Similar to the concept of courageous conversations, students and teachers are encouraged to express their views openly and truthfully instead of defensively in a meaningful conversation. The most important considerations are to lead with empathy and also to assume positive intent. Leading with empathy means to be able to understand the needs and feelings of others. To assume positive intent, that means to never assume ill of another person--that what they are saying does not come from a place of malice, but rather from a place of emotion. These practices decrease the possibility that your meaningful conversation goes awry.

What are shared classroom ideals?

Meaningful conversations often lead to another portion of a sound classroom community: shared ideals, which are similar to classroom norms but with a twist—ideals are created by the classroom community as a whole instead of by the teacher, and ideals are not made after one discussion but rather a series of discussions. Ideals are fluid and are not “set in stone;” they can change. An example of this might be, after multiple conversations with your classes, they want a stretch break embedded halfway through class. Then, as a class, you all resolve to decide on a shared time for a stretch break and agree on the parameters for that stretch break (I know that’s not necessarily a culturally responsive topic, but it is a common ideal that I come across!). When I taught in the classroom (I am a STEM Coach now), I really disliked using the word “norms” or the phrase “class rules.” Rules and norms are often established by people in a position of power and are not agreed on as a community; people who enter a space of rules and norms are made to agree without a shared conversation. In the classroom, there is automatically a power imbalance between that of a student and that of a teacher, and rules/norms reinforce that narrative. With shared ideals, the power imbalance is leveled a bit and gives students agency to really be part of your classroom community.

So, how can meaningful conversations and shared ideals build community? Let’s begin by remembering that although we are the ones facilitating these activities, these practices are meant to decenter ourselves and recenter on what’s most important: the education and growth of our students. Remember that we have a unique opportunity to enact positive change. We cannot go back to “normal;” we need to disrupt “normal” and make it equitable by any and all means necessary. This means keeping in mind language and policies that may be harmful to students: some create separateness, and others promote and practice authentic togetherness. In order to promote and practice that, students need to actively be involved in the process.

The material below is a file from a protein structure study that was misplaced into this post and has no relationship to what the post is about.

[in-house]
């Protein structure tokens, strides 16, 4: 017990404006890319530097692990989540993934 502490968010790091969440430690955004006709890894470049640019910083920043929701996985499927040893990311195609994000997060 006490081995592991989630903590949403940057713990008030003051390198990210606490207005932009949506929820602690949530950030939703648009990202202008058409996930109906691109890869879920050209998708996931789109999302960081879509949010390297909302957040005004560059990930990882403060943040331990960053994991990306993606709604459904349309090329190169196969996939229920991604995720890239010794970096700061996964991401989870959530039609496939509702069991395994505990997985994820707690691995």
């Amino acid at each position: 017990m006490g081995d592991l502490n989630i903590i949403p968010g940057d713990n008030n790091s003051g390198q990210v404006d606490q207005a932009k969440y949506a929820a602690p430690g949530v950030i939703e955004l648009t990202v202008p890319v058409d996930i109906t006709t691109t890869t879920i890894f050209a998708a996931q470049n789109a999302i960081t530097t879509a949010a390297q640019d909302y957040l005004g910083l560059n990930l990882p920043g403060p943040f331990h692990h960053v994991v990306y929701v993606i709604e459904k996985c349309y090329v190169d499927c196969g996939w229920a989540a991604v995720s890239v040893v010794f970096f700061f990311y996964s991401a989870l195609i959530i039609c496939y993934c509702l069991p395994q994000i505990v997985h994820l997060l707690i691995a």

Pull out quote reads: "...Although we are the ones facilitating these activities, these are practices meant to decenter ourselves and recenter on what's most important: the education and growth of our students. Remember to enact positive change."

Additionally, there are tools that can hopefully help ease some of the burden of finding technology that can support you and your students during this time. We can really use this as an opportunity to get creative with technology in the best way possible. Pear Deck has so many great templates for critical thinking and social-emotional learning that not only help with leading meaningful conversations, but encourage sustained inquiry and class community. For an example of a Pear Deck that I’ve created regarding a meaningful conversation and shared ideals, check this out (for the first in a mini-series I did on gender and racial bias and mathematics) and this (for the follow-up on having a meaningful conversation on this topic).

In the face of adversity over these next few months, try to remember the reasons for optimism – there is much work to be done, but the work will make our students, our classrooms, and our communities stronger in the long run. Look after your students and look after yourself – especially your health, both physical and mental. And, I encourage you to use learnings from this year to leave every situation better than it was when you arrived.

Illustration by Kate Moore

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Pear Deck Team

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Pear Deck